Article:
As many as 20% of asymptomatic people who undergo whole exome sequencing show a variant with potential disease risk,50 whereas many other variants identified in less than 1% of the population are classified as variants of uncertain significance.51 Only around 60 pathogenic genes with definite clinical implications have been identified to date, but these occur in no more than 3.5% of asymptomatic people.52 By contrast, whole exome sequencing of an average person can generate hundreds of variants of uncertain significance, with identical variants assigned different degrees of pathogenicity by different laboratories owing to inconsistency in methods used to assess determinative factors and inherent subjectivity in interpretation.53 Up to two thirds of so called disease causing variants might be innocuous,54 but testing for them can incur added harm and costs (box 3).55565758

Box 3

Examples of potential harm and costs of next generation sequencing

  • Large databases (such as the Human Gene Mutation Database and ClinVar) that collectively house classifications for over 325 000 variants in more than 4800 genes show that many variants previously reported as pathogenic have population frequencies incompatible with causality for the associated diseases. Despite recent reclassifications, a substantial number remain listed as “pathogenic.”55

  • In a recent study of 7974 healthy people, whole exome sequencing identified potentially pathogenic variants for kidney and genitourinary disorders in 23.3%. Although reduced to 1.4% after stringent filtering based on minor allele frequencies, this still vastly exceeded the expected rate of monogenic kidney and genitourinary disorders and is likely to lead to genetic misdiagnosis and unnecessary follow-up testing.56

  • The genetic findings of a randomised trial of whole genome sequencing plus family history versus family history alone among 100 healthy adults in primary care were of uncertain clinical utility, but they prompted clinical actions of unclear value in 11% more patients in the whole genome sequencing group over the next six months.57

  • In an exploratory study of 12 healthy volunteers who underwent whole genome sequencing, a median of 108 genetic variants were detected per participant, of which five were associated with disease risk and 13 had implications for disease carrier status.58 Of these 18 variants, only one justified clinical action (closer surveillance); 12 were of uncertain clinical significance, attracting considerable disagreement among geneticists. Moreover, whole genome sequencing led to all participants undergoing a median of 1-3 initial follow-up referrals and diagnostic tests per person, incurring a median estimated total cost of between $351 (£270; €318) and $776, for no additional clinical benefit.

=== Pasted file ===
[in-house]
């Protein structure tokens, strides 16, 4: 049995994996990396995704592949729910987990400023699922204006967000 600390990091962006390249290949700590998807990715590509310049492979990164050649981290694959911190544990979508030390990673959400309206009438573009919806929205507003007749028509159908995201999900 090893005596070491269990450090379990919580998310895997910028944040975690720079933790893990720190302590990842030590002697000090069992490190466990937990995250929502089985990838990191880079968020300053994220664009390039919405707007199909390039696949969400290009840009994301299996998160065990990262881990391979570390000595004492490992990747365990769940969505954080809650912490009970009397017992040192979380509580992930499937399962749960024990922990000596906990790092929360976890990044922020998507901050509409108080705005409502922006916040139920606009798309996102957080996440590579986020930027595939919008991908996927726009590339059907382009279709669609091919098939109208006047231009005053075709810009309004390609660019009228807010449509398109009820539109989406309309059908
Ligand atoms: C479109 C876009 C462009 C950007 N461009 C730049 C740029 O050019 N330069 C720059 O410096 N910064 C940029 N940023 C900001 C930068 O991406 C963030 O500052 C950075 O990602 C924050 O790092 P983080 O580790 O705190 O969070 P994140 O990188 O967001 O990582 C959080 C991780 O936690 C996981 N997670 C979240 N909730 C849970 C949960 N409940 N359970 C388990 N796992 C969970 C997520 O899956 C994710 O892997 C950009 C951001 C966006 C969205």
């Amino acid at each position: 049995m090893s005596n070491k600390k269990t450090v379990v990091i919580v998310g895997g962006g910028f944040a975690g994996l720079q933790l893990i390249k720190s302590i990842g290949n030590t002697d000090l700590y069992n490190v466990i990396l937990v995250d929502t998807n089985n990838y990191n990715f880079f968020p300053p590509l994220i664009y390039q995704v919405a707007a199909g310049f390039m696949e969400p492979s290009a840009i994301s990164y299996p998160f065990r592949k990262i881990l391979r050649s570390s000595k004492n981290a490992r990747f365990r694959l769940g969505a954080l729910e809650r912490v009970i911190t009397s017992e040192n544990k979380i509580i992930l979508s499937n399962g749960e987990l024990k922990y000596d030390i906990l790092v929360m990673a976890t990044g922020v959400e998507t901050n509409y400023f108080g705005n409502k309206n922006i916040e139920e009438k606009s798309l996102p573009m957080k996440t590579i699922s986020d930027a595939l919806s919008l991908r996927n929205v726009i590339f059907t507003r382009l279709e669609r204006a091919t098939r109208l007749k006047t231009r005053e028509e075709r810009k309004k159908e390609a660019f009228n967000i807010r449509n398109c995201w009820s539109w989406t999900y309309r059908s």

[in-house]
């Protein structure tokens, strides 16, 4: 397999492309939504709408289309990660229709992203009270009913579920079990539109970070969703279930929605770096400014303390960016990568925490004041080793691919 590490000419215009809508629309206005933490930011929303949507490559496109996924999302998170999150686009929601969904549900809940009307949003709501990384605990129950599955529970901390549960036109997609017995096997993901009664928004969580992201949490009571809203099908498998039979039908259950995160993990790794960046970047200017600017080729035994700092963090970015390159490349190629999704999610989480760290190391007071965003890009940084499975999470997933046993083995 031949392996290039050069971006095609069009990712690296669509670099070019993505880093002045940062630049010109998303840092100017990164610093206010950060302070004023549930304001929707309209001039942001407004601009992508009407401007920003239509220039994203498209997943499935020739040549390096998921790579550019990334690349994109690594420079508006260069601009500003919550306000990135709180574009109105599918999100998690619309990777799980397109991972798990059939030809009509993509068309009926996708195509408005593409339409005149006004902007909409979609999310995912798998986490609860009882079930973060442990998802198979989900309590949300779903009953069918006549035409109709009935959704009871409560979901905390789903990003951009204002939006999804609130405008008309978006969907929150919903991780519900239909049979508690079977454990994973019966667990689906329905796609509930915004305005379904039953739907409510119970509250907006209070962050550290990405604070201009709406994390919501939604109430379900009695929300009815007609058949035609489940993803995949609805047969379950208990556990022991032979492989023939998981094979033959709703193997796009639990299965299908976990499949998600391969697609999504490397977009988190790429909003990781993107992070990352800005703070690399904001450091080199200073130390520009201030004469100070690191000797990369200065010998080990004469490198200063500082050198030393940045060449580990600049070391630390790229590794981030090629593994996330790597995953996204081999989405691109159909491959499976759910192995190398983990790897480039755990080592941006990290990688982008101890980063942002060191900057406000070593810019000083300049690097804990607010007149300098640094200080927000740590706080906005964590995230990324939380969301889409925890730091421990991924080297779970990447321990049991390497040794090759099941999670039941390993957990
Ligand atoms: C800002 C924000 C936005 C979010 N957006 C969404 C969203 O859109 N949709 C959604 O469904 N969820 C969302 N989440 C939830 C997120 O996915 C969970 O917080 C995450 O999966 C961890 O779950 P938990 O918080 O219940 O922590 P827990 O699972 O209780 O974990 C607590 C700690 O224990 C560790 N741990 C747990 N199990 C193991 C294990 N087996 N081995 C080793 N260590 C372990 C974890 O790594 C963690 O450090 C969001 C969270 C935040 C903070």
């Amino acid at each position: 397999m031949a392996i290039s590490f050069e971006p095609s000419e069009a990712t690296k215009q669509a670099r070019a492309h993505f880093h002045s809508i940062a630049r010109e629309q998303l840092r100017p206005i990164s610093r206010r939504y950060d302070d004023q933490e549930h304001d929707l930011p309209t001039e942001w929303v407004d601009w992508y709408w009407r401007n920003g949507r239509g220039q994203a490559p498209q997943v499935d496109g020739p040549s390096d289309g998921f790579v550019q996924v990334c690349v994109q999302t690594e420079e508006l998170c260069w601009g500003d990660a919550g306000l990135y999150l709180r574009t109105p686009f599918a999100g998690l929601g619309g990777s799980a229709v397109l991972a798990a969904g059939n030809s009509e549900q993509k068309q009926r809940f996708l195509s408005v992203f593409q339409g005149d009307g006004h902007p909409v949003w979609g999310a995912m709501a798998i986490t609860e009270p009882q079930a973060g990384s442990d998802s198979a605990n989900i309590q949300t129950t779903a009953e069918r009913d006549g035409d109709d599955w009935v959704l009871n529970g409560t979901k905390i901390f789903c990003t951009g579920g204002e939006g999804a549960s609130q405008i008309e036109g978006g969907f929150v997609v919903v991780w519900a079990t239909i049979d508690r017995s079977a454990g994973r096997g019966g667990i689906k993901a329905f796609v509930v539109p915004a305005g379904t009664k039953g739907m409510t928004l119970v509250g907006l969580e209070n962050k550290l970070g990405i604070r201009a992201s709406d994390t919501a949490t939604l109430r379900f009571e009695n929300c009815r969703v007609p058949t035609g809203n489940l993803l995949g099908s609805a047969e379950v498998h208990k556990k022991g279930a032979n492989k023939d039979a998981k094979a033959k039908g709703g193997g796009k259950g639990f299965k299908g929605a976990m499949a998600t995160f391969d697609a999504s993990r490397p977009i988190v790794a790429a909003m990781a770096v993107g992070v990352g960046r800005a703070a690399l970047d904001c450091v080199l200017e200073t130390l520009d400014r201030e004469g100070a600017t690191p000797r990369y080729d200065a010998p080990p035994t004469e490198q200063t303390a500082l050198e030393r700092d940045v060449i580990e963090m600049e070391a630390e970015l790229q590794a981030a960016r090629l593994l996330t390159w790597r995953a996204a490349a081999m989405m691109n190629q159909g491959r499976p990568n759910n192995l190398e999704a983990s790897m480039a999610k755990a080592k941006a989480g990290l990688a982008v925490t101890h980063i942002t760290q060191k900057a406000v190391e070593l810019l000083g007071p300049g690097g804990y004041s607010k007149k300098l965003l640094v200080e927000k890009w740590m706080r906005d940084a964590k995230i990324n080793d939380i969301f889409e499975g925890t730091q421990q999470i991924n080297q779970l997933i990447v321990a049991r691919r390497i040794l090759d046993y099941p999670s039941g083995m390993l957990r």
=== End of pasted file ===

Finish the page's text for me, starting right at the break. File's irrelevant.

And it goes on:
Criteria for choosing to use predictive genetic tests

Clinicians, guideline developers, and policy makers need a framework for determining when and for whom genetic tests are indicated and reimbursable. Several frameworks exist,59 but currently there is no consensus on the best approach. To fill the void, we propose the following points for consideration:

  • Are the genetic variants being tested a valid predictor of disease—is there a proven association with disease and clinically meaningful genetic effects?

  • Does testing for the variants provide more accurate predictions of disease risk, which better inform clinical decisions and incentivise individuals to engage in effective risk reducing behaviours?

  • Does genetic testing for the variants pose risk of harm to individuals due to misinterpretation of the degree of disease risk, leading to avoidable intervention, emotional, and psychosocial dysfunction or third party discrimination?

  • Is testing for the variants feasible in routine practice regarding current reimbursement rules, access to testing modalities, and availability of experts for interpreting test results and issuing appropriate recommendations?


Moving from genetic risk profiling of rare monogenic disorders within families to wider polygenic profiling for more common diseases in large asymptomatic populations carries considerable potential for harm and waste. When choosing predictive genetic tests, clinicians and consumers must avoid commercial hype, ask relevant questions, and advocate for rigorous evaluation.


  • Contributors and sources: IAS conceived the idea, undertook the primary research, and drafted the first manuscript. JA and RM critically reviewed the manuscript, provided additional references and assisted in redrafting the manuscript. IAS is the guarantor who accepts full responsibility for the finished article, had access to any data from literature searches, and controlled the decision to publish. IAS is a clinical epidemiologist and and RM is an academic and former medical journalist who has both studied and reported widely on inappropriate, non-evidence-based care; JA is a clinical epidemiologist who has analysed results of multiple genome-wide association studies and written about the accuracy and utility of genetic tests.

  • Competing interests: We have read and understood BMJ policy on declaration of interests and have none to declare.

  • Patient and public involvement: We did not involve patients or the public in this work which comprised secondary research of published literature. There are no individual patient results to disseminate to these groups.

  • Provenance and peer review: Not commissioned; externally peer reviewed.